Since this is the Current’s “Drinks Issue,” and I’ll take any opportunity to get a good cocktail, I asked Suzanne Lawrence to join me for lunch at the recently-opened Spirits & Tales restaurant and bar at the top of the new Oaklander Hotel.
On the corner of Fifth and Bigelow, the Oaklander is designed to offer modern luxury. And Spirits & Tales is now one of the most upscale dining options in the neighborhood. It’s a mixture of sleek metals and rich velvet in a space that seems part restaurant, part cocktail lounge.
We choose the more lounge-like seating with armchairs that swivel at a knee-height table to be close to the giant windows, which look out over a nice green patch of Oakland, the lawn of Soldiers and Sailors Memorial Hall.
We order our cocktails first. I go for a classic Negroni, while Lawrence chooses a tequila-based drink called the Root of All Evil. It comes out a gorgeous purpley-red color due to some beet juice, and also contains orange liqueur, celery juice and lime.
Chatting over our drinks, we find out Lawrence has something in common with my dad—and perhaps many sentimentalists across the country. Both she and my father have no ties to Kentucky, but have been known to shed a few tears while watching the Derby on TV during the annual playing of “My Old Kentucky Home.”
“I don’t cry when I’m upset or angry or sad—I cry at things like a Subaru commercial that’s really sweet,” she says, starting to fake-weep. “I’m like, ‘oh my god, that’s three generations of a family.”
Maybe it’s something that happens to you after you have kids. You cry at advertising campaigns or when you’re explaining the plot of the “Rocky” films to your daughter. (I swear, the latter was an actual thing that happened with my dad.) Lawrence has a four-year-old daughter that keeps her on her toes.
“It’s just constant imagination which is amazing,” she says. “It can kind of interfere with your day—like she’s constantly running an improv scene with me, except I’m not allowed to deviate from the script that she’s written in her head, but she also hasn’t told me what it is.”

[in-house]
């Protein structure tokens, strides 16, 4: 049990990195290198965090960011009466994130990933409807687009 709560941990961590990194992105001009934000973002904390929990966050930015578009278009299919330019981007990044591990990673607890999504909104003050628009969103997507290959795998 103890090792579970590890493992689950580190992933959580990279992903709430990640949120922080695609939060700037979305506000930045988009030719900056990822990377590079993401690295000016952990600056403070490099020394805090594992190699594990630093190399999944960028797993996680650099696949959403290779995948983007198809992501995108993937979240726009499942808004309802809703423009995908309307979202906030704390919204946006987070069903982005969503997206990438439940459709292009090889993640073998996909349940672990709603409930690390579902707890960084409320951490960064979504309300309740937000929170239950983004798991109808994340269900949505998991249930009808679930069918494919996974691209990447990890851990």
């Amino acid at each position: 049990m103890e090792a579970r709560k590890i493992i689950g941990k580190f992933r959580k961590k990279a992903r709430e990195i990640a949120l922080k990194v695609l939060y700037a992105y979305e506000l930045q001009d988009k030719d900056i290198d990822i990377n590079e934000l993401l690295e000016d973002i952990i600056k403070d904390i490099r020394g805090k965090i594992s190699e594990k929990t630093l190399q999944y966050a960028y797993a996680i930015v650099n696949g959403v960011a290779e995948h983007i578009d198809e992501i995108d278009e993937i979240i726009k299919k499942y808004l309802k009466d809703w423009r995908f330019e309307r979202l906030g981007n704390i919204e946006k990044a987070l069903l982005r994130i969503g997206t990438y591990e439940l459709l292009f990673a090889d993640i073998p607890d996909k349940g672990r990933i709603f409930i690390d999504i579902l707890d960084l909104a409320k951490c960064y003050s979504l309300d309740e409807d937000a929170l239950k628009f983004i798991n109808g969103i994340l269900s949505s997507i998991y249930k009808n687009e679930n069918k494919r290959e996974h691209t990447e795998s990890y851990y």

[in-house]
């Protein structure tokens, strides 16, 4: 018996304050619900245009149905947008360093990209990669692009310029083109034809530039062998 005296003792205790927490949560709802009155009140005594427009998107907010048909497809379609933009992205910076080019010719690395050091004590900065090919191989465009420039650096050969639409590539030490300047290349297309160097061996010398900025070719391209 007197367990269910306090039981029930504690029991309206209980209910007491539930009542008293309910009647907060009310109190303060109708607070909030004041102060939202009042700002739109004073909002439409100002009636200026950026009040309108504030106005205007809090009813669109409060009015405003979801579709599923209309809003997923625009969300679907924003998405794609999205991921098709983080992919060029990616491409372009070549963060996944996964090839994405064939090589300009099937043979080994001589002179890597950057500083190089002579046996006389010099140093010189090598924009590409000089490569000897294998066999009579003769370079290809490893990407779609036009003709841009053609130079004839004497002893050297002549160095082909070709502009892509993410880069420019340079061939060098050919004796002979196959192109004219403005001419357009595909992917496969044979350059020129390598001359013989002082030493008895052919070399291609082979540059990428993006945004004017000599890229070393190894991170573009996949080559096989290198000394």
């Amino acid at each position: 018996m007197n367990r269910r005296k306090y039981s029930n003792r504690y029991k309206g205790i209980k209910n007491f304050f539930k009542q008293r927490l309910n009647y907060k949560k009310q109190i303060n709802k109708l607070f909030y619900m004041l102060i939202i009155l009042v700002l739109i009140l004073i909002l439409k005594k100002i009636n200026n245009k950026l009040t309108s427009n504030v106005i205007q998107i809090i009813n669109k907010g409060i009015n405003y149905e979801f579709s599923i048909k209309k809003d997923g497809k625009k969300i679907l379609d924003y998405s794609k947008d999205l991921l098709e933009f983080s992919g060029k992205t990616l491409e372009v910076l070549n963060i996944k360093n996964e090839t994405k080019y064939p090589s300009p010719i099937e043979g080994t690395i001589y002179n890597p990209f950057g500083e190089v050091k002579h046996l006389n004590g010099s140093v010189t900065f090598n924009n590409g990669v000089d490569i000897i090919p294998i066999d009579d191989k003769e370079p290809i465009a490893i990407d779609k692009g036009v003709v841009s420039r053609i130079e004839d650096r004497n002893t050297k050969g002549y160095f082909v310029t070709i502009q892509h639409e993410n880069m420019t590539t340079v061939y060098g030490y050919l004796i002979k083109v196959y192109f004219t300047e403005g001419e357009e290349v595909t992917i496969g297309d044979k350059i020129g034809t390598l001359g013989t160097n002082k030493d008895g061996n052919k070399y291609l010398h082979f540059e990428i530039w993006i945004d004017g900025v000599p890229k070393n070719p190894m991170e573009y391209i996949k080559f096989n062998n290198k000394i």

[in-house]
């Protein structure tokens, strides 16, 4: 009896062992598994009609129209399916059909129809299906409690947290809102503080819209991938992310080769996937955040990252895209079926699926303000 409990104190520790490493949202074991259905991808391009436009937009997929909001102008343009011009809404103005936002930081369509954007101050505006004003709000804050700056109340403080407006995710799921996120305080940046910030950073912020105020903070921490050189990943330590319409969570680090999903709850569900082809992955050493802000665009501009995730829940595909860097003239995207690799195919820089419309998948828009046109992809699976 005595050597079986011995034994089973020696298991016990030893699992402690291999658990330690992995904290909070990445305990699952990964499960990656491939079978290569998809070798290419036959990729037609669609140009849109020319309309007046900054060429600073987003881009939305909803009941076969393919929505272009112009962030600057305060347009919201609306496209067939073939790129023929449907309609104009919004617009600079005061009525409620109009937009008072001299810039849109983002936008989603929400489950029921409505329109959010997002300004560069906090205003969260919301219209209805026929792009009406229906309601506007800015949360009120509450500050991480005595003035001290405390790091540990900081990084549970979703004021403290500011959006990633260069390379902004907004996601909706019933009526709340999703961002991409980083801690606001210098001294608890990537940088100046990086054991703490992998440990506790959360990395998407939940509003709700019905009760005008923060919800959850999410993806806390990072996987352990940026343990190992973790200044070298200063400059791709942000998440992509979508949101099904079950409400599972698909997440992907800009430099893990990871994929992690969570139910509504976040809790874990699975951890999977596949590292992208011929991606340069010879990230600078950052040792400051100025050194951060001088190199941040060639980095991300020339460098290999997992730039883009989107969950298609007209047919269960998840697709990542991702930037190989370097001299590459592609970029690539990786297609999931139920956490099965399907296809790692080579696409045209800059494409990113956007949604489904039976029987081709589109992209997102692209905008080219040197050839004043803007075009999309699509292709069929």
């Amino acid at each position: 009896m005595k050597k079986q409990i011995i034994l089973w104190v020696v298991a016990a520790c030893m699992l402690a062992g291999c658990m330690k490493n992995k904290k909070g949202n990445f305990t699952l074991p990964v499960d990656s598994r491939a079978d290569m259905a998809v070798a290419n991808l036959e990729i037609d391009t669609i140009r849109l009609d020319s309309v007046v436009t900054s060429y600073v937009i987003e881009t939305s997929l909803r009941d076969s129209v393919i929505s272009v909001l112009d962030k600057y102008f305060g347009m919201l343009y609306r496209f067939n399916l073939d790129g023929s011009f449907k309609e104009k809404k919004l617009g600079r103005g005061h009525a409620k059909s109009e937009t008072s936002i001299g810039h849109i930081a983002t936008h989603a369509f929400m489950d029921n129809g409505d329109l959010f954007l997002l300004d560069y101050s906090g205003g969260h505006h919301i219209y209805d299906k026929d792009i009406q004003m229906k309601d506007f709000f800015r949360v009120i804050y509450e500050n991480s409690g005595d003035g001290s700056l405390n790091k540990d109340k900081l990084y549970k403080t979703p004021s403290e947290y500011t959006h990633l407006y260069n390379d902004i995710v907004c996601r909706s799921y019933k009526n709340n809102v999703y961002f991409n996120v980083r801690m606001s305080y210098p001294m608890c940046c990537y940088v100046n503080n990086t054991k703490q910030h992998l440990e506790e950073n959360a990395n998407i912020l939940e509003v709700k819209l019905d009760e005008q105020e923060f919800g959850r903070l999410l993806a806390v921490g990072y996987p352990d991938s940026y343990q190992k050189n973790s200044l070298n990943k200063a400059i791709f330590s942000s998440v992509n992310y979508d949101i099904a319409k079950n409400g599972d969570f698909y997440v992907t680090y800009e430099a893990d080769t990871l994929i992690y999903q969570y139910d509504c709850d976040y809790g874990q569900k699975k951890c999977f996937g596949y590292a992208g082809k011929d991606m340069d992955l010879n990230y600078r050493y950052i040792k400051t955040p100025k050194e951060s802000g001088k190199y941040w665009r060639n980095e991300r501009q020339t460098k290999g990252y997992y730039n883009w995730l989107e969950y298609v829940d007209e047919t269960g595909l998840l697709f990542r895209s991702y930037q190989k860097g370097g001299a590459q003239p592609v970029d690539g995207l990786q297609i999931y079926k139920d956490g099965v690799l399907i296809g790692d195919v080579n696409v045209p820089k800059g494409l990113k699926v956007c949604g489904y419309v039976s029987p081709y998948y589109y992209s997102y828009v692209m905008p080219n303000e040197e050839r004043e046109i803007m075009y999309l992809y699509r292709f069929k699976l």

I like to imagine that Lawrence’s background in acting and psychology makes her performances in her daughter’s “sketches” Meryl-Streep-level-good. Lawrence actually first got her bachelors and masters in psychology before getting a BFA in acting. And because she says it “seemed like the thing to do” she moved out to LA for a year.
She says the main thing she misses from that time was the way crazy things just seemed to happen to her. Like when she won 15-grand on a game show and through that was cast in a pilot for a show on the Game Show Network.
“I think that’s why I do stand up—to add a little bit of adventure and unpredictability [to life],” she says.
Our food arrives pretty promptly, and it is gorgeous. Lawrence got an omelette with leeks and gruyere. I got the horseradish gnocchi, which are deliciously caramelized and creamy. Our table looks like a spread in a food magazine. Lawrence says she thinks the food lives up to the atmosphere.
Lawrence has been doing stand up for five years now. Drunk with some actor friends at a wedding, they decided that she had to try stand up. She came back to Pittsburgh and took Aaron Kleiber’s stand up class at the Arcade Comedy Theater. And now—cue up The Lion King’s “Circle of Life”—Lawrence teaches that stand up class.
“How do you teach people stand up?” I ask.
“You make them do it,” Lawrence says. “A lot of stand ups make fun of the idea of a class because you learn stand up by doing stand up…I think of it as an accelerator.”
Doing open mics, it can take as much as a year to develop a good five minutes, she says. The class is meant to cut that time down by making people stay on top of it and giving them an environment for constructive feedback.
Lawrence’s next show is a unique one. She’s performing as a part of “HOTDOG!” during the Burning Bridges Comedy Festival. The name of the show should be taken more literally than you probably thought.
“Basically it’s a show where I attempt to do comedy but the host picks a secret trigger word and anytime I say that word or hit that topic, I have to eat a hot dog,” she explains.
So if you’re jealous of how many comedians I’ve gotten to see eat food, this sounds like the show for you.